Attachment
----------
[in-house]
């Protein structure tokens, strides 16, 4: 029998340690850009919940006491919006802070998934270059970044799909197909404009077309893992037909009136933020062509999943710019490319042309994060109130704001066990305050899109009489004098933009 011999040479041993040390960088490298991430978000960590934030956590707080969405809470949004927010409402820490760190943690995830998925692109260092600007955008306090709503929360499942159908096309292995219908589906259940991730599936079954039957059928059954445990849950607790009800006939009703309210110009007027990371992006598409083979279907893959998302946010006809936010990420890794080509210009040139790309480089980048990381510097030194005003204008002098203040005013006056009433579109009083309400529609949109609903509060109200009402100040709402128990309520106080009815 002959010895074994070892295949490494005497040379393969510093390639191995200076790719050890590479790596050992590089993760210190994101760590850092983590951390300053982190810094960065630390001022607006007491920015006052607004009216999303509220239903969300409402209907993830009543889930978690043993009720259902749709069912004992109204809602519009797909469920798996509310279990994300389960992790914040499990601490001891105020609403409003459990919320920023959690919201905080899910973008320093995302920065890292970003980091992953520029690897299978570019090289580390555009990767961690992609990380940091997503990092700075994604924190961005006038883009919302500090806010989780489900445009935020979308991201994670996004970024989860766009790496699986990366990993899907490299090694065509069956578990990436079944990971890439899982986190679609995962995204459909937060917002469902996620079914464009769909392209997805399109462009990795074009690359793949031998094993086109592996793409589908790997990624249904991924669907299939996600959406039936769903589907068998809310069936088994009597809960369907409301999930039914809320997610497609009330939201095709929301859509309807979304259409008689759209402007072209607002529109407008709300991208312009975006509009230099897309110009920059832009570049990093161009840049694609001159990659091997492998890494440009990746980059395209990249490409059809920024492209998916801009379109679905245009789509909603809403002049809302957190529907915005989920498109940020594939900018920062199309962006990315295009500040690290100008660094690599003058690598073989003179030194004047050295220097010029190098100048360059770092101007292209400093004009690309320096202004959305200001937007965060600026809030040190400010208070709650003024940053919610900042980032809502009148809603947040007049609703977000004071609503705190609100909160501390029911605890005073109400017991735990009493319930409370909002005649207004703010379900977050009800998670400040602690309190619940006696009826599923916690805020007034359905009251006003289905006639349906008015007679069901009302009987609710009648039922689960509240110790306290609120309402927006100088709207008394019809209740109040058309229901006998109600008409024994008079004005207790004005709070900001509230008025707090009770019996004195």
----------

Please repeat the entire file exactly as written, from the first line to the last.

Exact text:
[in-house]
């Protein structure tokens, strides 16, 4: 029998340690850009919940006491919006802070998934270059970044799909197909404009077309893992037909009136933020062509999943710019490319042309994060109130704001066990305050899109009489004098933009 011999040479041993040390960088490298991430978000960590934030956590707080969405809470949004927010409402820490760190943690995830998925692109260092600007955008306090709503929360499942159908096309292995219908589906259940991730599936079954039957059928059954445990849950607790009800006939009703309210110009007027990371992006598409083979279907893959998302946010006809936010990420890794080509210009040139790309480089980048990381510097030194005003204008002098203040005013006056009433579109009083309400529609949109609903509060109200009402100040709402128990309520106080009815 002959010895074994070892295949490494005497040379393969510093390639191995200076790719050890590479790596050992590089993760210190994101760590850092983590951390300053982190810094960065630390001022607006007491920015006052607004009216999303509220239903969300409402209907993830009543889930978690043993009720259902749709069912004992109204809602519009797909469920798996509310279990994300389960992790914040499990601490001891105020609403409003459990919320920023959690919201905080899910973008320093995302920065890292970003980091992953520029690897299978570019090289580390555009990767961690992609990380940091997503990092700075994604924190961005006038883009919302500090806010989780489900445009935020979308991201994670996004970024989860766009790496699986990366990993899907490299090694065509069956578990990436079944990971890439899982986190679609995962995204459909937060917002469902996620079914464009769909392209997805399109462009990795074009690359793949031998094993086109592996793409589908790997990624249904991924669907299939996600959406039936769903589907068998809310069936088994009597809960369907409301999930039914809320997610497609009330939201095709929301859509309807979304259409008689759209402007072209607002529109407008709300991208312009975006509009230099897309110009920059832009570049990093161009840049694609001159990659091997492998890494440009990746980059395209990249490409059809920024492209998916801009379109679905245009789509909603809403002049809302957190529907915005989920498109940020594939900018920062199309962006990315295009500040690290100008660094690599003058690598073989003179030194004047050295220097010029190098100048360059770092101007292209400093004009690309320096202004959305200001937007965060600026809030040190400010208070709650003024940053919610900042980032809502009148809603947040007049609703977000004071609503705190609100909160501390029911605890005073109400017991735990009493319930409370909002005649207004703010379900977050009800998670400040602690309190619940006696009826599923916690805020007034359905009251006003289905006639349906008015007679069901009302009987609710009648039922689960509240110790306290609120309402927006100088709207008394019809209740109040058309229901006998109600008409024994008079004005207790004005709070900001509230008025707090009770019996004195």